As most readers have probably guessed, I have a large collection of old farm literature that has been gathered from various sources over the last twenty-five years or so.
The following humorous poems were found in a couple of these publications.
In the July 27, 1893, issue of The Farm Implement News was the following unaccredited plaint that gives a glimpse of what the “Good Old Days” were like for some farm boys.
WOULD I WERE A BOY AGAIN
I’d like to be a boy again, without a woe or care, with freckles scattered on my face, and hayseed in my hair.
I’d like to rise at 4 o’clock and do a hundred chores, like saw the wood and feed the hogs and lock the stable doors.
And herd the hens and watch the bees and take the mules to drink, and teach the turkeys how to swim so that they would not sink.
And milk about a hundred cows and bring in wood to burn, and stand out in the sun all day and churn and churn and churn.
And wear my brother’s cast-off clothes and walk four miles to school, and get a licking every day for breaking some old rule, and then go home again at night and do the chores once more, and milk the cows and slop the hogs and feed the mules galore.
And then crawl wearily up the stairs to seek my little bed, and hear Dad say, “That worthless boy! He doesn’t earn his bread!” I
‘d like to be a boy again, a boy has so much fun, his life is just one round of mirth, from rise to set of sun.
I guess there’s nothing pleasanter than closing stable doors, and herding hens and chasing bees and doing evening chores.
From The Pennsylvania Farmer of November 21, 1925, was this gem:
THE CHEERFUL PLOWMAN
J. Edw. Tufft
Neglecting minor choring around a fellow’s farm brings tragedies deploring and does a heap of harm!
It doesn’t do, by Harry, to say, “another day,” or “later,” “let it tarry,” “I’ll lay this job away.”
I once neglected fixing, a neck yoke that was weak, and soon my team was mixing with fishes in the creek.
I once said, “These old traces on this old harness here are weakening in places and need some care, I fear, but I’ll get busy later and rivet on a strap, right now I mustn’t cater to this decrepid trap.”
But, bingo, I was driving a wagon on a hill, my team was nobly striving with most determined will, when suddenly dividing, the traces gave a snap, and backwards I was sliding and praying for a strap!
My buggy in its gearing, one summer long ago, took on a case of veering and swaying to and fro, but I said,
“This has lasted for thirty years and more, its fasteners were blasted from Pennsylvania’s ore, so one more week, I reckon, won’t make or mar the rig, although its braces beckon for splices strong and big!”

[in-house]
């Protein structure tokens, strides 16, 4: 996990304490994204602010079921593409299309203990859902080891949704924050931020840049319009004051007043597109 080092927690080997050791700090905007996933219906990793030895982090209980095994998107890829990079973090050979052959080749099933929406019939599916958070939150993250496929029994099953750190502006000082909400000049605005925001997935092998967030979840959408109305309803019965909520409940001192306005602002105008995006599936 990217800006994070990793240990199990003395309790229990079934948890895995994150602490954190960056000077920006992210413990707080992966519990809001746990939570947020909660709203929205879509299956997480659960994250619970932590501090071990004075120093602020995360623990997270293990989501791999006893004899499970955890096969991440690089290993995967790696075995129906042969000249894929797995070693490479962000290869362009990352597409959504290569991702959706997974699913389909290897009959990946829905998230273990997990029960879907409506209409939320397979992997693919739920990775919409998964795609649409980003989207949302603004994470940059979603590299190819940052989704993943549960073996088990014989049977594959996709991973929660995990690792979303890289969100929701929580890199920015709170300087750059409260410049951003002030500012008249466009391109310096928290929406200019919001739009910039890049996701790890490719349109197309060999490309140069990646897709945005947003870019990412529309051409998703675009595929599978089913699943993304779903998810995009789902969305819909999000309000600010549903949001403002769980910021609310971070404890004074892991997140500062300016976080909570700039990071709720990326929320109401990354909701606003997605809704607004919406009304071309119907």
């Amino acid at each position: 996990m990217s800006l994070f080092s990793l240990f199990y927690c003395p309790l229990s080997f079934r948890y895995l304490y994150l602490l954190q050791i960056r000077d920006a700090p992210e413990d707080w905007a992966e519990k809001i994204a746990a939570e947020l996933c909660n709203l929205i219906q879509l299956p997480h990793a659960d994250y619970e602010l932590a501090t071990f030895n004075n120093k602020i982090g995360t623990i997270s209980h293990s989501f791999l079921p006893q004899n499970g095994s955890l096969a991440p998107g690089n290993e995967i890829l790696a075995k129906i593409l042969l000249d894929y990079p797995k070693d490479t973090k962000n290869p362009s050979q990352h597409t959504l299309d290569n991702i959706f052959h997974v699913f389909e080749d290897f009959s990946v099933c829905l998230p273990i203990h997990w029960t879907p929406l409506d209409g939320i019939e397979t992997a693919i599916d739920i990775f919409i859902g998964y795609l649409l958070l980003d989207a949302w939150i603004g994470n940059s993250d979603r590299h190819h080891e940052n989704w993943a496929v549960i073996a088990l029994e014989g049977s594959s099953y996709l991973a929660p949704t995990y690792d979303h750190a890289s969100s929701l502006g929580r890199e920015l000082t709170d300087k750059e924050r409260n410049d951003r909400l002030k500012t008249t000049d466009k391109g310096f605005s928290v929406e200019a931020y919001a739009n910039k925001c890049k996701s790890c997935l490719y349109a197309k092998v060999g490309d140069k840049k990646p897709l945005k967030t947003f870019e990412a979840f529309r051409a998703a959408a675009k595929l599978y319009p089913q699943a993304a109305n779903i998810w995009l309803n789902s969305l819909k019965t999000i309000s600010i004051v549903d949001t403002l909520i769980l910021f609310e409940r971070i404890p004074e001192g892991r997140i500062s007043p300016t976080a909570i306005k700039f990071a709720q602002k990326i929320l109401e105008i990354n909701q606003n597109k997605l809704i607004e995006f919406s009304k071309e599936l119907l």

Well, on the road to Hease’s, the day those words were said, that buggy went to pieces and I was put to bed!
I learned those lessons early, and sadly if you please, and retribution, burly, took me across his knees, so I made solemn pledges to watch the little chores, the buckles, and the wedges, the stitches and the bores, the bolts, the pins, the castings, the rivets and the nails, the braces and the mastings, the splices and the rails; I took an oath tremendous to stand off no repairs until a break stupendous brought tragedies and cares.
I fix each little crevice the day the break appears; no broken tug or clevis has brought me grief for years!
Then, although not in verse, is a fishy story from the March, 1939 Farm Journal magazine:
“Gilbert McHenry of Spencer, Indiana, claims that a catfish put in the farm pond 54 years ago by his father has grown so large that it’s a menace to the stock. McHenry said, ‘That fish weighs 100 pounds. Why, just the other day he whisked out to the edge of the pond and pulled a young pig under the water and we never saw the pig again. The fish has got to go!'”
Another blurb in the same magazine told of a farmer, name of Burt Washburn, who went into the IH dealer in Susquehanna, Pennsylvania and ordered a new plow–with a radio attached! Washburn explained; “It’s essential, if I’m going to sow, cultivate and reap the way the USDA requires, then I’ve got to check up every day to find out what the rules are. Radio seems to be the only way to do it.”
And in the March, 1939, “Now Is the Time To:” column was this advice to farmers; Test seed corn. Make a hotbed. Plant sweet peas. Roll winter wheat. Top-dress pastures. Rent a cold storage locker. Build creep for early lambs. Order garden and flower seeds. Transplant large trees and shrubs.
Ask Mother what color she wants the house painted. Prune the orchard, clean up and burn the trimmings. Buy some corner fasteners and make screens for windows.
Clean, scrub, disinfect brooder and farrowing houses.
There’s some great reading in the old farm magazines and papers.
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